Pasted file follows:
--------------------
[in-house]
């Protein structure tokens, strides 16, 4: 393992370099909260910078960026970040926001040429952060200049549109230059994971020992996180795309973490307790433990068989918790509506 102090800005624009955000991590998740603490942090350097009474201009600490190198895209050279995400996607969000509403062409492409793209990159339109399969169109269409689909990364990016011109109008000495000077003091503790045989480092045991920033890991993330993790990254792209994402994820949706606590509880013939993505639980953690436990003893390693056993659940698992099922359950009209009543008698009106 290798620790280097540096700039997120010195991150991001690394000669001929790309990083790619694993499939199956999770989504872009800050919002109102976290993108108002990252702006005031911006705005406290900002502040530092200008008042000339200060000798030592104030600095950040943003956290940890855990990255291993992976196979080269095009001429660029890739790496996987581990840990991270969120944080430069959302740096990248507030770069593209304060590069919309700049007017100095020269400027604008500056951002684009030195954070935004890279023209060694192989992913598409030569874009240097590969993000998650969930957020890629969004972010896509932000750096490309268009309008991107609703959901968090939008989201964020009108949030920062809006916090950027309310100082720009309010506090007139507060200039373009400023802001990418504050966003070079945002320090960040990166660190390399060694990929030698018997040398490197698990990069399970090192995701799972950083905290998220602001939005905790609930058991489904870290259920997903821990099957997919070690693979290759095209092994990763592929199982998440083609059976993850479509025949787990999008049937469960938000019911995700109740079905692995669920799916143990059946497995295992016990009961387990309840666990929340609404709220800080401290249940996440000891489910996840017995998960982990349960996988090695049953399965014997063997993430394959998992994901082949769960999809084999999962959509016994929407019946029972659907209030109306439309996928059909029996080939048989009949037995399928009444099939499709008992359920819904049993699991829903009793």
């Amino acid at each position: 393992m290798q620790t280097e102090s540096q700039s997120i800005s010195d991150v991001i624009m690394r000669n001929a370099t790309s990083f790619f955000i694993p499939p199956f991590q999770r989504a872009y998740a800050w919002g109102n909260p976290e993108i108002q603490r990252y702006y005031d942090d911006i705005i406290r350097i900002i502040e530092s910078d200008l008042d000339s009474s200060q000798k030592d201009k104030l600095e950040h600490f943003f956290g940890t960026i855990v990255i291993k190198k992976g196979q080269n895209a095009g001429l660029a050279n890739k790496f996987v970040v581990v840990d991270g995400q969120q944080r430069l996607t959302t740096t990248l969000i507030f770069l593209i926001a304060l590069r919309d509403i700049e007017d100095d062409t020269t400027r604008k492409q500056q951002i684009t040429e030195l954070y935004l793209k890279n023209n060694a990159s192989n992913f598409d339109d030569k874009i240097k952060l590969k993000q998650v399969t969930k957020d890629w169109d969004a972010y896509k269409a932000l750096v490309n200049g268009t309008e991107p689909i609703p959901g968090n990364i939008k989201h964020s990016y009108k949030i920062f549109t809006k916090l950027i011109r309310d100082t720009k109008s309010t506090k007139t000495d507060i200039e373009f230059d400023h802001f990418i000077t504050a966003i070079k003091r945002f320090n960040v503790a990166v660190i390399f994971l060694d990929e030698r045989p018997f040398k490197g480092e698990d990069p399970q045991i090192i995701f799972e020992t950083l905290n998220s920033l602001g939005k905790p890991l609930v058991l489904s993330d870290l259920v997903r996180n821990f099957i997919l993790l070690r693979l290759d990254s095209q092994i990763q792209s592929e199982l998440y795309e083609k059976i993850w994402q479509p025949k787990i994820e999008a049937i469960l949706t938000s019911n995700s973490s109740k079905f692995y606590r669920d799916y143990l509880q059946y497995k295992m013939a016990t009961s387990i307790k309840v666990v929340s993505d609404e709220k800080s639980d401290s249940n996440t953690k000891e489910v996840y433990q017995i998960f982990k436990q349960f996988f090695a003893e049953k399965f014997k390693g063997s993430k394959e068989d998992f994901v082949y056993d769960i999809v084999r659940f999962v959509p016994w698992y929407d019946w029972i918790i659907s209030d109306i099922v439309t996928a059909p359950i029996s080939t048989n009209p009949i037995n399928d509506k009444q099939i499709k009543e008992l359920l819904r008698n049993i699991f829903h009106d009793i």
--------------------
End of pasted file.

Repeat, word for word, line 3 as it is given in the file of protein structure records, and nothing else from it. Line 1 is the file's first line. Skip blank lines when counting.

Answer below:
């Amino acid at each position: 393992m290798q620790t280097e102090s540096q700039s997120i800005s010195d991150v991001i624009m690394r000669n001929a370099t790309s990083f790619f955000i694993p499939p199956f991590q999770r989504a872009y998740a800050w919002g109102n909260p976290e993108i108002q603490r990252y702006y005031d942090d911006i705005i406290r350097i900002i502040e530092s910078d200008l008042d000339s009474s200060q000798k030592d201009k104030l600095e950040h600490f943003f956290g940890t960026i855990v990255i291993k190198k992976g196979q080269n895209a095009g001429l660029a050279n890739k790496f996987v970040v581990v840990d991270g995400q969120q944080r430069l996607t959302t740096t990248l969000i507030f770069l593209i926001a304060l590069r919309d509403i700049e007017d100095d062409t020269t400027r604008k492409q500056q951002i684009t040429e030195l954070y935004l793209k890279n023209n060694a990159s192989n992913f598409d339109d030569k874009i240097k952060l590969k993000q998650v399969t969930k957020d890629w169109d969004a972010y896509k269409a932000l750096v490309n200049g268009t309008e991107p689909i609703p959901g968090n990364i939008k989201h964020s990016y009108k949030i920062f549109t809006k916090l950027i011109r309310d100082t720009k109008s309010t506090k007139t000495d507060i200039e373009f230059d400023h802001f990418i000077t504050a966003i070079k003091r945002f320090n960040v503790a990166v660190i390399f994971l060694d990929e030698r045989p018997f040398k490197g480092e698990d990069p399970q045991i090192i995701f799972e020992t950083l905290n998220s920033l602001g939005k905790p890991l609930v058991l489904s993330d870290l259920v997903r996180n821990f099957i997919l993790l070690r693979l290759d990254s095209q092994i990763q792209s592929e199982l998440y795309e083609k059976i993850w994402q479509p025949k787990i994820e999008a049937i469960l949706t938000s019911n995700s973490s109740k079905f692995y606590r669920d799916y143990l509880q059946y497995k295992m013939a016990t009961s387990i307790k309840v666990v929340s993505d609404e709220k800080s639980d401290s249940n996440t953690k000891e489910v996840y433990q017995i998960f982990k436990q349960f996988f090695a003893e049953k399965f014997k390693g063997s993430k394959e068989d998992f994901v082949y056993d769960i999809v084999r659940f999962v959509p016994w698992y929407d019946w029972i918790i659907s209030d109306i099922v439309t996928a059909p359950i029996s080939t048989n009209p009949i037995n399928d509506k009444q099939i499709k009543e008992l359920l819904r008698n049993i699991f829903h009106d009793i």